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AB0801 Treatment of chronic ankle sprain with periarticular hyaluronan
  1. R. Petrella1,
  2. M. Petrella2,
  3. J. Decaria3
  1. 1Medicine, Western University
  2. 2Aging, Rehabilitation and Geriatric Care, Lawson Health Research Institute, London
  3. 3Medicine, University of Toronto, Toronto, Canada

Abstract

Background Ankle sprains are among the most common of all sports injuries yet consensus regarding optimal treatment is lacking. Conservative treatment may limit disability to an average of 8 days for a grade 1 and 15 days for a grade 2 injury. However, failure to provide adequate therapy can limit a patient’s efforts in rehabilitation, prolong the recovery period and result in limited return to sport.

Objectives To determine the efficacy and safety of a single peri-articular injection of Hyaluronan in chronic, unremitting lateral ankle sprain.

Methods 28 patients (19 males) with unremitting, recurrent second or third degree lateral sprain unresponsive to conventional treatment and with persistent (over 6 months) moderate to severe pain (>45mm on 100 mm pain visual analogue scale /VAS) and failure to return to sport were included. Exclusion criteria included bilateral ankle sprain, ipsilateral knee trauma, or prior intra-or peri-articular ankle injection in the prior 6 months. All patients were university basketball or volleyball players. Screening assessment included a physical exam and an x-ray of the ankle joint to exclude fracture. Treatment included injection (2.8 mL total, 730-1300kDa) delivered during a single penetration along three planes anteroposterior, medial, and lateral to the proximal ligamentous landmark under ultrasound guideance. Assessments at baseline and Days 14, 30, and 90 post injection included VAS (0-10 cm) pain on weight bearing and walking 20 m, patient global assessment of ankle injury (5-point categorical scale), patient satisfaction with treatment (5-point categorical scale) and adverse events. Differences from baseline were determined using an ANOVA.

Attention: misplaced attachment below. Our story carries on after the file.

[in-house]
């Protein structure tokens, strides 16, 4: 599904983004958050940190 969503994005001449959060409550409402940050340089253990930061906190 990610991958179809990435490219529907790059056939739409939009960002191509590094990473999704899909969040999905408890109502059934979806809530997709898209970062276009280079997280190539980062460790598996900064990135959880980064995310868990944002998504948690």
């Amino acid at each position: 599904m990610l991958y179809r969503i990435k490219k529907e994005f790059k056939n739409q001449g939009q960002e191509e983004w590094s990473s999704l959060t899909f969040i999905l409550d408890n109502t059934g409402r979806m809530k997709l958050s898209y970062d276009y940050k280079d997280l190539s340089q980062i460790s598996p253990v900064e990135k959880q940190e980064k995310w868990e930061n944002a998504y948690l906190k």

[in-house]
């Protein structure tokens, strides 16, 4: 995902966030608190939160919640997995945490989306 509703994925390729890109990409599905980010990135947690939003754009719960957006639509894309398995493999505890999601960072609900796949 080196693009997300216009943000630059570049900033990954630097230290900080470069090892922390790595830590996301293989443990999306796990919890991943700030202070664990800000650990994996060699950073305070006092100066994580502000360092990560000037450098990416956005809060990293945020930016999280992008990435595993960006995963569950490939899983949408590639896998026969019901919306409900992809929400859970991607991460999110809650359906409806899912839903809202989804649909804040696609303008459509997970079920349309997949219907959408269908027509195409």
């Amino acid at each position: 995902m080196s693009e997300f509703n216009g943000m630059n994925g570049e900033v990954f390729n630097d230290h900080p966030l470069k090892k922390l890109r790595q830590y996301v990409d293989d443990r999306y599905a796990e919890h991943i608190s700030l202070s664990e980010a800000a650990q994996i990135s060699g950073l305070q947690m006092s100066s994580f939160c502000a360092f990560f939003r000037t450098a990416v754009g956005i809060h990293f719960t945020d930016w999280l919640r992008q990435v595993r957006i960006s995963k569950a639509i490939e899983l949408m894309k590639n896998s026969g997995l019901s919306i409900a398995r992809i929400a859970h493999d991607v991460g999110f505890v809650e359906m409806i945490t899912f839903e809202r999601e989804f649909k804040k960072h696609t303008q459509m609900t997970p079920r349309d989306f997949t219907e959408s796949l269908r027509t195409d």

Results All patients completed the study. No serious adverse events were reported. A significant reduction from baseline in VAS pain on both weight bearing and walking was observed at Day 30 and 90 (p<0.05; p<0.001 respectively). Patient global assessment and satisfaction with treatment were improved at Day 30 (p<0.01) and Day 90 (p<0.05). One patient exhibited swelling at the injection site and 2 patients reported tenderness at the injection site.

Conclusions Peri-articular HA treatment for chronic, unremitting ankle sprain was highly satisfactory in the short and long term. This was associated with reduced pain at rest and during weight bearing with few associated adverse events.

Disclosure of Interest None Declared

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